Manayunk: Bike Race May Be Back on Track

The Human Zoom employee helped a customer who was asking questions about what bike to purchase.]

The Human Zoom employee helped a customer who was asking questions about what bike to purchase.
The Human Zoom employee helped a customer who was asking questions about what bike to purchase.

After David Chauner, founder of Philadelphia International Cycling Championship, announced there would not be a  bike race in Manayunk this year, people in the community sprung together to come up with a solution.

Congressman Bob Brady announced earlier in the month Manayunk will have its annual race but with a new name and new sponsors.

The 2013 race, scheduled for June 2 awaiting city approval, will be named the Philly Cycling Classic and will be organized by sponsors like every year in the past.

Jane Lipton, executive director for Manayunk Development Corp., said the sponsors will come from “top tier title sponsors all the way down to smaller media partners.”

One big difference this year is how the race is being put together.

“We are putting it together as a nonprofit where it has been for profit for the last 28 years,” said Lipton. “The culture of the management will be different.”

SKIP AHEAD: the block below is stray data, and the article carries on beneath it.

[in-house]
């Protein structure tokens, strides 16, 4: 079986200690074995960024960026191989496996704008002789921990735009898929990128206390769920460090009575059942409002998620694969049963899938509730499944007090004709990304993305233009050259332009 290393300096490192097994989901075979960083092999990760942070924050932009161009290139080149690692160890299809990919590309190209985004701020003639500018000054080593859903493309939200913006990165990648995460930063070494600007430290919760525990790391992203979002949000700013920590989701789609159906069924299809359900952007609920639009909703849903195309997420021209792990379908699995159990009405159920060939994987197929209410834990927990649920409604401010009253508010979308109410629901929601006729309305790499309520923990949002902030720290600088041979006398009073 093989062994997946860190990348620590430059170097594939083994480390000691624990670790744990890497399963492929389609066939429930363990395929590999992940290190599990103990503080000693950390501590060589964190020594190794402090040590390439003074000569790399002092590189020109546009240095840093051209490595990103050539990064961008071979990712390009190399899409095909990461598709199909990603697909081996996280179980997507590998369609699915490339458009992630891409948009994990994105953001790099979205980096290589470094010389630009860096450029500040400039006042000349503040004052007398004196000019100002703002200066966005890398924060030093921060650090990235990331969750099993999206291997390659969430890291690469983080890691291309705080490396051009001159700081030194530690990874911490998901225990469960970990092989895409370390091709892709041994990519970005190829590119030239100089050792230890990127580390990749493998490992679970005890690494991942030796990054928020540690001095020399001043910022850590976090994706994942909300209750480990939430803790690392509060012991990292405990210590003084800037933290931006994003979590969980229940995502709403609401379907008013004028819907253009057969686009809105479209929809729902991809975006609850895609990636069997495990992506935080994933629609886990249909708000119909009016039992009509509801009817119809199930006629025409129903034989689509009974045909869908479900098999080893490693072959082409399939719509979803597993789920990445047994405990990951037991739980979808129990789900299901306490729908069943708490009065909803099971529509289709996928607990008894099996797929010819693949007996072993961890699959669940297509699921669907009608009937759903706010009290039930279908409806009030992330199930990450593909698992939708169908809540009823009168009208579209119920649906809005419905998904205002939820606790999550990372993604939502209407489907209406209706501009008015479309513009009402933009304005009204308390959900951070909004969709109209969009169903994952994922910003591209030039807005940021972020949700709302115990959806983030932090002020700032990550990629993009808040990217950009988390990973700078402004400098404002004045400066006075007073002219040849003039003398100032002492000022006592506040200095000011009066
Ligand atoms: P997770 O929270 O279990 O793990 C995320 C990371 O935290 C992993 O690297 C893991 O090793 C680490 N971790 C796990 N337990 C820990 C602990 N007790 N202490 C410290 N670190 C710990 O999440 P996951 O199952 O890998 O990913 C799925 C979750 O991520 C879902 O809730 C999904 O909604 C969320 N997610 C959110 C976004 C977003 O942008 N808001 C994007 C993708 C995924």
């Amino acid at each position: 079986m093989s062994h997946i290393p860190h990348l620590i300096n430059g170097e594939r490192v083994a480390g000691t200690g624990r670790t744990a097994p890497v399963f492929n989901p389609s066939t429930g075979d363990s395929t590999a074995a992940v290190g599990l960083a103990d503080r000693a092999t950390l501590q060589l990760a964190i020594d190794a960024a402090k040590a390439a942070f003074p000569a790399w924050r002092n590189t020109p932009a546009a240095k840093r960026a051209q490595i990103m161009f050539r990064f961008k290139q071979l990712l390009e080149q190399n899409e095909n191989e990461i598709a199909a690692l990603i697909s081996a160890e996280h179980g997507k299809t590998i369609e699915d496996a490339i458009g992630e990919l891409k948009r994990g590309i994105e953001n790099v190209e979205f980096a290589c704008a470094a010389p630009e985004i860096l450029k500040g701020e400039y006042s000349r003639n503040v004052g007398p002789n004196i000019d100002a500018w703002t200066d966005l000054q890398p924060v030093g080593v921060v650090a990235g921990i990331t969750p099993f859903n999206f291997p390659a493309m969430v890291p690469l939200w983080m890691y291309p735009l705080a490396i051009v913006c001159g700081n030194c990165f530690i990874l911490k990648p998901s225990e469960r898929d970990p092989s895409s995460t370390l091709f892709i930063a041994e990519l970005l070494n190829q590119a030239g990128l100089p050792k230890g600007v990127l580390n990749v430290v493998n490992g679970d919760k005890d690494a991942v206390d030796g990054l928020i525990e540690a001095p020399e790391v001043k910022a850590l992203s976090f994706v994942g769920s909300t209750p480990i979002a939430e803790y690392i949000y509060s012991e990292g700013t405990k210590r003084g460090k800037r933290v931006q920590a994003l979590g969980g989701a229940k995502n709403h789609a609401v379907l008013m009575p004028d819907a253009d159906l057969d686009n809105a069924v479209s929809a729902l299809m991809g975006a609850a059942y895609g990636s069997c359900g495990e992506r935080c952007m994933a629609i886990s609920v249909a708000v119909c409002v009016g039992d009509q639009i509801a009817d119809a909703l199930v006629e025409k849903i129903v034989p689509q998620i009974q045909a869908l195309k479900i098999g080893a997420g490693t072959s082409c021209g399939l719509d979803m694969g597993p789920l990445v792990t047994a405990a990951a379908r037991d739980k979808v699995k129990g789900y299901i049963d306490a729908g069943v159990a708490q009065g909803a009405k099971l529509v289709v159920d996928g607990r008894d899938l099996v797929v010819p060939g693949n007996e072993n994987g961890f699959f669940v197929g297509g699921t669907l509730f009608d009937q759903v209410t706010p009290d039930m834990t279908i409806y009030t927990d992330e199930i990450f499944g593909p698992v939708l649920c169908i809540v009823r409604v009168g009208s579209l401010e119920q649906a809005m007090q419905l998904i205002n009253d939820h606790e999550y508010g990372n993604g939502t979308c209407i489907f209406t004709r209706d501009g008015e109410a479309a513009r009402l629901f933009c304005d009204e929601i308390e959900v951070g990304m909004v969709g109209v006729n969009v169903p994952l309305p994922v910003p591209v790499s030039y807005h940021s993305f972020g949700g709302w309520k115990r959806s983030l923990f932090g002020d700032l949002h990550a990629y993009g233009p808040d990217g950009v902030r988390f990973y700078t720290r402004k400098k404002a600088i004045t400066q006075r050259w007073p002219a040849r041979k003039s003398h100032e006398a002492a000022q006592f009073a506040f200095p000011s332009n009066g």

Bicyclists coming to Philadelphia for the race each year were not the only ones who would have been affected.

Devon Chaban, of Roxborough, said she views the race as a family tradition where she gets quality time with her friends and family, along with meeting new people.

The workers at Mike's pizza were hard at work as they prepared for the day.
The workers at Mike’s Pizza looked to gain business from the race.

“When hearing that the race was canceled I was upset and disappointed, not only does it mean so much to my family and the community, it also brings awareness to Philly,” said Chaban.“When hearing it was back on we were all excited and relieved to hear it was back.”

For some businesses the race is also an economic driver, bringing in not just bicyclist but also tourists into the restaurants and shops on Main Street.

“It is an economic driver but is also an economic driver the week of the bike race,” said Lipton. “There are a lot of people that come here to train. They run the course, eat, shop and stay in Philadelphia. It’s a big deal.”

Some businesses disagreed, staying they actually close their shops during the race.

Pat McGonagle, owner of Gourmet Foods Market on Main Street, has been in business for eight years but has closed her store for the past three or four years during the race.

“We didn’t benefit at all from it,” said McGonagle. “It would all be people down here to drink and party but that didn’t bring anyone into the neighborhood that would come into this type of store.”

So far, Parx Casino will give $250,000 each year to sponsor the race, along with $100,000 by New Penn Financial for this year. Other named sponsors are Philadelphia Federal Credit Union with $50,000 this year and Sunoco will contribute $25,000.






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